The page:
Flame Cultivation on Row Crops
PROJECT BACKGROUND AND DESCRIPTION
This project was a trying, challenging and learning experience. From the day we took the machine out of the crate, to putting it together, to the actual use of it.
We had to make some changes on the Flamer before I was able to get it out of the machine shed. The Flamer was wider than the machine shed doors and there were some narrow gates to go through. A local repair shop helped make changes to narrow it up.
The owner’s manual was very unhelpful. Parts were to be numbered and they weren’t. I called the manufacturer and he was reading the same thing that I was reading in the book! If the parts would have been labeled accurately, the assembling of the machine would have gone a lot smoother and faster. Because of the time it took to assemble the machine, the weeds were getting ahead of me. To get the flames pointed at the correct angle, adjustments were made several times out in the field.
By the time I got it going, the corn and weeds were about 10 inches tall. As I started going down the rows, it was difficult to keep the flames on the row due to the fact it is a flat land machine and Crawford County has contour strips on hillsides. Some of the fields we farm are as much as 23 degrees slope. I have a plan to put coulters on the front like a regular cultivator to help stabilize the machine.
At least 3 of the flamers were difficult to keep lit. I think it was due to the fuel line having debris, paint or something in it and the burning off of paint. By the time I was done, the nuts and bolts were staying tight. That was frustrating because I’d have it set, things would move and I’d have to start over. During the daytime hours you could not see what the flames were doing, so we ran it at night.
The flame cultivator operates off the liquid of the LP, not the vapor as home furnaces do. According to the book, the flames are 1500-2000 degrees. To control the size of the flame and the heat pressure you need to set the gauge. The higher the pressure, the higher and hotter the flame. The bigger the weeds, the higher and hotter you have to run it. Therefore, more fuel is used.
The following day after the first use of the machine, the corn and weeds were white. It looked like there had been a late frost and I thought I killed it. One week later, you were unable to tell it was the same corn field. The weeds were not totally killed, they came back from the roots, but it did allow us more time to get in the field and cultivate. After the corn recovered from that initial blast, it seemed to go into a growth spurt. The first field I flamed, I averaged 120 bu/acre. That was determined by using a monitor on the combine.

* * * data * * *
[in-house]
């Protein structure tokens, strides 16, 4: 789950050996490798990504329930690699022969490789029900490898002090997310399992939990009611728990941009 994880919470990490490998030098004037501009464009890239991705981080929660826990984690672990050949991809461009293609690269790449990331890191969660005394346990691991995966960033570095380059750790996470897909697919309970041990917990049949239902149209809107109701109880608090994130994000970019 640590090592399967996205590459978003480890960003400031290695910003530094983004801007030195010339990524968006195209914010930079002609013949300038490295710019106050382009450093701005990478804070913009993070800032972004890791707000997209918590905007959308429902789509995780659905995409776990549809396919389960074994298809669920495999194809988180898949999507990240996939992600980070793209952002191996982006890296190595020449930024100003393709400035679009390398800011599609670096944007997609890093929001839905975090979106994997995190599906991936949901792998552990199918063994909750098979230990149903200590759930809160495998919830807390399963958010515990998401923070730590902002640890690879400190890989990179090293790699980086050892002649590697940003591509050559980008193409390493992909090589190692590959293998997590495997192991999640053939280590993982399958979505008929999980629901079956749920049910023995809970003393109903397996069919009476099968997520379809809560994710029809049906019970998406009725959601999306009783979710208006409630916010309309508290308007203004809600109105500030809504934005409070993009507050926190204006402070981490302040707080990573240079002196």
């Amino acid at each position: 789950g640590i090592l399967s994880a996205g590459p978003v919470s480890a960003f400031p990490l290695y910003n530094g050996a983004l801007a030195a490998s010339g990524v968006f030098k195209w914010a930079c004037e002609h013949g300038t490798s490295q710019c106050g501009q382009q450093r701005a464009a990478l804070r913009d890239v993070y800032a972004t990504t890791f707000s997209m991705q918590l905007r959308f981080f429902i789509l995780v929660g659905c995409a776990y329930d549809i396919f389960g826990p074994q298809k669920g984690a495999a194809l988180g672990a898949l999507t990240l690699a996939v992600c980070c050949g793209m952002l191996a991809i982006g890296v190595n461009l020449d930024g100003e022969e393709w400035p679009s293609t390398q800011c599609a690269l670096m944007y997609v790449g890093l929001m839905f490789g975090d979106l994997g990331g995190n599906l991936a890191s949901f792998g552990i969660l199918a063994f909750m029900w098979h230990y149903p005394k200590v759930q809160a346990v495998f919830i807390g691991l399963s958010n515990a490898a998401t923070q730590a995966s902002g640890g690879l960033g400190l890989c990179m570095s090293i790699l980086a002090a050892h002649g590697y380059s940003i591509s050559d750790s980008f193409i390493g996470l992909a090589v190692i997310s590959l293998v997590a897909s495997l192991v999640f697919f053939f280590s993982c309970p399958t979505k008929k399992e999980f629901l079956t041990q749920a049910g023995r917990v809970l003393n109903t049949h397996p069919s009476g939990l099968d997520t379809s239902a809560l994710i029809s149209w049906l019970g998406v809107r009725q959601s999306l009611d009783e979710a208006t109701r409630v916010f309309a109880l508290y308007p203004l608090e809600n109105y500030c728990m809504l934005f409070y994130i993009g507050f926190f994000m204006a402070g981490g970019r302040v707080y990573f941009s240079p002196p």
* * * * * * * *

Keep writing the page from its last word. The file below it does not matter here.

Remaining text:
The fields that were flamed had less foxtail pressure and giant horseweed pressure. The field I used for my demonstration and test plot was the cleanest field of all. I think it was because it was cultivated before it was flamed. That field yielded 170 bu/acre. Fields that were not flamed had a lot of foxtail pressure. The yields were low on those fields. Those fields had only been cultivated. There was mixed results on different contour strips.
One field I did 25# pressure and the cost/acre was approximately $10.50. That is just the cost of the LP. Another field with more weed pressure, I used 40# pressure and it cost $17.00/acre. As far as I know, these figures are comparable to chemicals. LP cost $1.629/gallon. LP tank cost was $650. The flaming cultivator cost $6,534.
To the best of my knowledge, I killed very little corn, even if some of it was burnt off to the ground, it came back.
If the ground is worked up a little bit, such as by a rotary hoe or cultivating, the Flamer seemed to do a better job. Plus if the weeds are smaller, that is a great advantage.
The demonstration was done at night so people could see the flames and what the machine did. Approximately 12 people attended.
Sawyer, my 12 year old daughter, took pictures. She used the experience for the photo project through 4H. I covered the cost of film and processing. Cole, my 16 year old son, liked lighting the machine. It has to be lit manually with a torch.